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Supported by the U of M's Institute on the Environment, the documentary showcases an award-winning project aiming to improve water quality and strengthen a neighborhood.

"A Neighborhood of Raingardens" to premiere Sept. 9

Supported by the U of M's Institute on the Environment, new documentary showcases award-winning project aiming to improve water quality and strengthen a neighborhood

Contacts: Mary Hoff, Institute on the Environment, maryhoff@umn.edu, (612) 626-2670
Jeff Falk, University News Service, jfalk@umn.edu, (612) 626-1720

August 26, 2011

“A Neighborhood of Raingardens,” a documentary depicting the transformation of a Minneapolis neighborhood through a community raingarden project, will premiere at 7 p.m. Friday, Sept. 9, at the St. Anthony Main Theater, 115 Main St. S.E., Minneapolis.

Many of Minnesota’s waterways are contaminated when rainwater running from urban areas loads them with sediment, nutrients and other pollutants. One increasingly valued solution is to install raingardens, basin-shaped areas filled with native vegetation where water can soak in rather than run off.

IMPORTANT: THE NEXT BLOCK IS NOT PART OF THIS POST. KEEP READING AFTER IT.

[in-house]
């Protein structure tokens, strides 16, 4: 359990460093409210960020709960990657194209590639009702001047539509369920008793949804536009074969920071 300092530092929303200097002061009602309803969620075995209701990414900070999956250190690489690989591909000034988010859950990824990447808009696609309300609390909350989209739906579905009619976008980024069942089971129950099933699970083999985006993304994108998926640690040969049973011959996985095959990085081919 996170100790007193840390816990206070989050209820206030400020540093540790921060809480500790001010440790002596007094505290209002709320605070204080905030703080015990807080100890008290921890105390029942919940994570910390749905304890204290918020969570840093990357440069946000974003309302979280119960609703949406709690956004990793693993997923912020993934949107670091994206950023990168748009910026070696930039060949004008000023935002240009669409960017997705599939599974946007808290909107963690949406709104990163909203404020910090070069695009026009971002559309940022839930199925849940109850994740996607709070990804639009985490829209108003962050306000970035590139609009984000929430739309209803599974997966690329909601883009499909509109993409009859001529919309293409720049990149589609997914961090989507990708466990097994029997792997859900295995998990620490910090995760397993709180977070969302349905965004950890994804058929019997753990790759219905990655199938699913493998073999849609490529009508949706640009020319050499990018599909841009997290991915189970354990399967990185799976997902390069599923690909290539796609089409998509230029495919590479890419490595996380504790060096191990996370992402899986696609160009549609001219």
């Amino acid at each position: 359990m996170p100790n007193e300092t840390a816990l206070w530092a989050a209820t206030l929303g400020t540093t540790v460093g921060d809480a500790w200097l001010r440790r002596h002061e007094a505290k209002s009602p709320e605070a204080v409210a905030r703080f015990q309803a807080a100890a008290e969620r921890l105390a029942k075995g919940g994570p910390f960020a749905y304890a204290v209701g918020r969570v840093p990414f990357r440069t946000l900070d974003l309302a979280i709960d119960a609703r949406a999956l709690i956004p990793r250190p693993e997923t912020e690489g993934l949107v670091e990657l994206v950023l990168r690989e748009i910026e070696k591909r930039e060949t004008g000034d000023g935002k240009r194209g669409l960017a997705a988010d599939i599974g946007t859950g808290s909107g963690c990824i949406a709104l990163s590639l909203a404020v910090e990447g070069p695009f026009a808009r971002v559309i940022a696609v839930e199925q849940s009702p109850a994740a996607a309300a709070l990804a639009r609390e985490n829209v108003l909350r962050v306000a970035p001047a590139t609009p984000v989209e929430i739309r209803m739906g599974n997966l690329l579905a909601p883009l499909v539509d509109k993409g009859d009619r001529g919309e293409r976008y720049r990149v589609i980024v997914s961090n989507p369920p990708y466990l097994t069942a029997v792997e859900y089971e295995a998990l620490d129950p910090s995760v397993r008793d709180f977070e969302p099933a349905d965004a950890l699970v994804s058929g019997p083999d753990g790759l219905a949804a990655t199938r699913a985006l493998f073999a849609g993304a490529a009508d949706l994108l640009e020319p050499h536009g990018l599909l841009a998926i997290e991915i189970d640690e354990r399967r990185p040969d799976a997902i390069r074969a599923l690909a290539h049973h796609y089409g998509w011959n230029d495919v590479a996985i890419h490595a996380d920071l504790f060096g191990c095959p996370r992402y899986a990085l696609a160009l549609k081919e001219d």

“A Neighborhood of Raingardens” documents an inspirational initiative to clean up Powderhorn Lake in Minneapolis one yard at a time. Guided and encouraged by Metro Blooms, hundreds of Powderhorn residents got together over the course of four months to install more than 100 raingardens.

The 60-minute film, sponsored by the University of Minnesota Institute on the Environment (IonE) and The Film Society of Minneapolis/Saint Paul, follows the initiative from inception to fruition, illustrating the promises and problems of this exciting new citizen-centered approach to watershed management. The raingarden project won a 2011 Environmental Initiative Award, which recognizes “innovative projects that have harnessed the power of partnership to achieve extraordinary environmental outcomes.”

Produced and directed by College of Liberal Arts faculty member and IonE resident fellow Mark Pedelty, “A Neighborhood of Raingardens” draws on the talents of many U of M students, community members and Karl Demer of Atomic K Studios, who provided much of the professional support. 

“This film and the project it showcases could change the way we think about our water, our homes and our neighborhoods,” Pedelty said.

Tickets for the premiere are $8.50 general, $6 students and seniors. For more information, go to www.mspfilmsociety.org.

Tags: Institute on Environment

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